Born: March 28, 1652 Hampshire, England Died: January 1, 1730 Boston, Massachusetts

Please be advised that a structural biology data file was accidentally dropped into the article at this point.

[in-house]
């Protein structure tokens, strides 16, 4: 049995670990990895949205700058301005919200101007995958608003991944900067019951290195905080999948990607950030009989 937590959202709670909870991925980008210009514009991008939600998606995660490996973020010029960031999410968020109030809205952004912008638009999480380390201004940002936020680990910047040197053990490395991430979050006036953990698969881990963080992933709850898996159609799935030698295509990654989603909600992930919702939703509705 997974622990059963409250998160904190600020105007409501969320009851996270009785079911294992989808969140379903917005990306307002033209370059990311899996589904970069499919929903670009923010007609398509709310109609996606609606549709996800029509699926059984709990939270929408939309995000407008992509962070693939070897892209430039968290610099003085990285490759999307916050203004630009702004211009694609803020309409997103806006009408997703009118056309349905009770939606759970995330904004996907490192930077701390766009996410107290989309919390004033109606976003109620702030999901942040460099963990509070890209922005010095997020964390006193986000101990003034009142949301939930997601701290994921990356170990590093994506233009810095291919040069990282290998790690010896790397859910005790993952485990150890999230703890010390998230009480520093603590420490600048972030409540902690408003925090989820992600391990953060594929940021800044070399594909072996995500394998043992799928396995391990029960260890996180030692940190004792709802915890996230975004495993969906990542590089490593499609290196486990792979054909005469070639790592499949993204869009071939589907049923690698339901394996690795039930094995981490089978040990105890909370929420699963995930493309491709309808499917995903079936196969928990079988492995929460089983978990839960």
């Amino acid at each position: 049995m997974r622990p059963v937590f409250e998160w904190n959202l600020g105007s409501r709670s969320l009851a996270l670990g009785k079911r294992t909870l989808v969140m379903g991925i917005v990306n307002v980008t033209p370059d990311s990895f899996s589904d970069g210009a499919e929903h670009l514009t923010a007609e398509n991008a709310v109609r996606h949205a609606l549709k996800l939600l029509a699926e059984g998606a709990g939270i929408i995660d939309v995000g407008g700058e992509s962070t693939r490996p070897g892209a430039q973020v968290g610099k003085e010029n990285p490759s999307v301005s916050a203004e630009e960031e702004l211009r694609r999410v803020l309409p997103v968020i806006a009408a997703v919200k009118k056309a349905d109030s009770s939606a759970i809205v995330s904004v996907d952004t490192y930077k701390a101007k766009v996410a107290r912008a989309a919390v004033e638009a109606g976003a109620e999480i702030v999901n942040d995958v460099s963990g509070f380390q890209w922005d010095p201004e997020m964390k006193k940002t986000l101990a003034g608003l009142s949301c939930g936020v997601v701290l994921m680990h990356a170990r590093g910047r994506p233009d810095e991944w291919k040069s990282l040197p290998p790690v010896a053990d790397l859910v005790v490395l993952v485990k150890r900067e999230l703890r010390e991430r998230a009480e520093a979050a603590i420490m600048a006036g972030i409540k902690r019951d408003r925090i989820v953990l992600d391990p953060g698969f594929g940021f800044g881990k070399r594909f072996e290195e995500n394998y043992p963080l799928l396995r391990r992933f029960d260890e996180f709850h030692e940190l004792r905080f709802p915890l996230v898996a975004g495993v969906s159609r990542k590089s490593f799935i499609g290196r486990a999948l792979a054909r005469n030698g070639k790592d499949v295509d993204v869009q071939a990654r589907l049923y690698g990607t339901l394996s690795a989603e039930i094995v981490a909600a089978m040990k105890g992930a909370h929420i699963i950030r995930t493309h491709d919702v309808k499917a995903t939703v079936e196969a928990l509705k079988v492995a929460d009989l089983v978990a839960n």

Samuel Sewall was a prominent businessman and judge in Boston, Massachusetts, during a time of social and political upheaval in the New England colonies. He is known today for making a dramatic public apology for the role he played as a judge in the Salem witch trials, which resulted in the executions of twenty people. Sewall is equally famous for his diary, a remarkable work that spans more than fifty years and provides modern historians with a vivid picture of life in Puritan New England. The diary offers an eyewitness account of the role of the Puritan elite in manipulating evidence in order to eliminate accused witches (see Diary Entries and Apology of Samuel Sewall in the Primary Sources section). After the Salem trials, Sewall went on to be a vocal advocate (supporter) of slaves' rights and tried to improve the living conditions of Native Americans.
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